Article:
Letter to the Editor: Nobody Escapes Adversity
by Nick Noble | published Feb. 25th, 2018
This is an essay regarding my perception of a personal hero, and how a short article by Neil Strauss changed it for the better.
I am your standard Elon Musk fan boy. Being an engineering student at a tech school, this fact about me should not come as a huge surprise. I’m one of those people who sometimes claims to have “known about him before he was famous.” Four years ago, I wrote a college admissions essay about him. Throughout my academic career, one of my go-to means of procrastinating my school work, probably right after checking the latest basketball highlights, has been reading the latest Elon Musk news. At this point it’s become so routine that nothing really amazes me anymore. Space X launches a Tesla Roadster towards Mars and my inner dialogue goes, “Hmmm I’ll keep an eye on that.” Musk founding a neuroscience company, gets a “How the hell does he do it all?” And so, I check away the interesting little story somewhere in my imagination and get back to brainstorming projects and studying for exams, the less fantastic tasks of an undergrad engineering student. Typically, the story ends there.
In the midst of finals week in December 2017, I read an Elon article that was decidedly different. It stopped me in my tracks, and for the first time in over a year I felt compelled to immediately reread something I had just gone through. The media today, at least in outlets I follow, portray Musk as some sort of super human robot. A search of his name on Netflix will land you the title Elon Musk: Bloomberg Risk Takers. A search on Amazon spits out Elon Musk: Tesla, SpaceX, and the Quest for a Fantastic Future and Elon Musk: Biography of a Self-Made Visionary, Entrepreneur and Billionaire. A Google search will get you a combination of similar titles, authors with agendas trying to attach their ideas to Musk in one way or another, or tales of such remarkable ambition that if they weren’t so common would leave you awestruck. Joe Rogan, my favorite podcaster, describes him as an “alien” and “the closest thing to Tony Stark in real life.”. I don’t think that I speak for myself alone when I say that I don’t identify very much with this picture of Musk. I’m a smart guy, but while I’m working my ass off to get an A on a final exam, it’s hard for me to think of myself in terms like “self-made visionary” or imagine I’m contributing to a “fantastic future.” I’m extremely lucky to be free from existential financial worry, but even still my idea of capital allocation is deciding between snow tires and beer money. The words “billionaire” and “entrepreneur” don’t ring particularly true for me at this point in my life, and if I’m being honest there is a good chance they never will.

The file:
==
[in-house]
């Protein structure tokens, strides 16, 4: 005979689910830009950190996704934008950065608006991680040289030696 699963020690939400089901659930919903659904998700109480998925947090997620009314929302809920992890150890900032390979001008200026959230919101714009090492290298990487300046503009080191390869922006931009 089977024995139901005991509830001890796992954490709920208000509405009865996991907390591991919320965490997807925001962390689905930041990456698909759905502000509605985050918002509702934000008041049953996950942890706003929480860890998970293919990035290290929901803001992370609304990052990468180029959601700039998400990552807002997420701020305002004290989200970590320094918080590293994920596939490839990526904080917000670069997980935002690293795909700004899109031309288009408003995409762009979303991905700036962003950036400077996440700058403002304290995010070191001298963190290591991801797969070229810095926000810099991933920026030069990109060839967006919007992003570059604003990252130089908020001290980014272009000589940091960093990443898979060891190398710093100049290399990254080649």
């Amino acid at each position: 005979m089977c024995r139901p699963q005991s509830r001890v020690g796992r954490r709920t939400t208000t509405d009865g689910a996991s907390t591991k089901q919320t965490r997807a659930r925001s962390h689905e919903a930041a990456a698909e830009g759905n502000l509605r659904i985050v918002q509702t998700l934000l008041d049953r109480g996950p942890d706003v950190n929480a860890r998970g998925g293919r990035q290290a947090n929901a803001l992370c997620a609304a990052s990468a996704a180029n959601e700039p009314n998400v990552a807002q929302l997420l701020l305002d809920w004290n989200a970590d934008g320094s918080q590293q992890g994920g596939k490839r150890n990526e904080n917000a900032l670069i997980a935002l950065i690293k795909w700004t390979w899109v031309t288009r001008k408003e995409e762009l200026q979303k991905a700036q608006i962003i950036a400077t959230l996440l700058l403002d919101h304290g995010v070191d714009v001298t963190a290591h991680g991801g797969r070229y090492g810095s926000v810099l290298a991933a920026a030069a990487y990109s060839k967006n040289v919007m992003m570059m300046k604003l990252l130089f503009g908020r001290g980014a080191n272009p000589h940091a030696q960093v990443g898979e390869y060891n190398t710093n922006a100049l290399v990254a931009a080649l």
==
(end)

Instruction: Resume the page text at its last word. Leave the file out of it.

The article I read was in the Rolling Stone titled Elon Musk: The Architect of Tomorrow by Neil Strauss. Another lofty title, but it had its intended effect of getting me to open up another tab and give it a read. Thus, over the next ten minutes I read the first article on Musk in my entire life that I could really identify with. The Musk that I read about in the Rolling Stone was certainly still a genius and had still accomplished more in his life than most people dream of. His many insane ambitions are still noted and the author muses that if he manages to pull off even a fraction of them “Musk will likely be remembered as one of the most seminal figures of this millennium.” In addition to all that though, the Elon that Strauss paints for us is also rather petty, bragging to his three kids about how much money people who took short positions on Tesla’s stock had lost, painting these evil investors as the enemy, and even going so far as to say, “they’re constantly trying to make up false rumors and amplify any negative rumors.” Whether this constitutes some degree of paranoia or it is simply a pragmatic fear, Musk does let the haters get to him, and he feels the pressure of competition. Strauss captures this deeply human feeling in one word from Musk,
“It's..." He shakes his head and struggles for the right word, then says softly, "Hurtful."
It’s not a stretch to imagine Musk has to work with those negative voices in his head at every single product launch. Much the same way a basketball player has to tune out the away crowd as he is trying to sink an important free throw, or a college kid has to manage the doubt when he decides to ask out his crush.
Speaking of getting crushed, as if one insecurity in my super hero wasn’t enough to do the trick, Strauss expertly digs up another one, to the point where Musk has to stop mid-interview and ask to reschedule. Elon had just gone through a terribly difficult break up: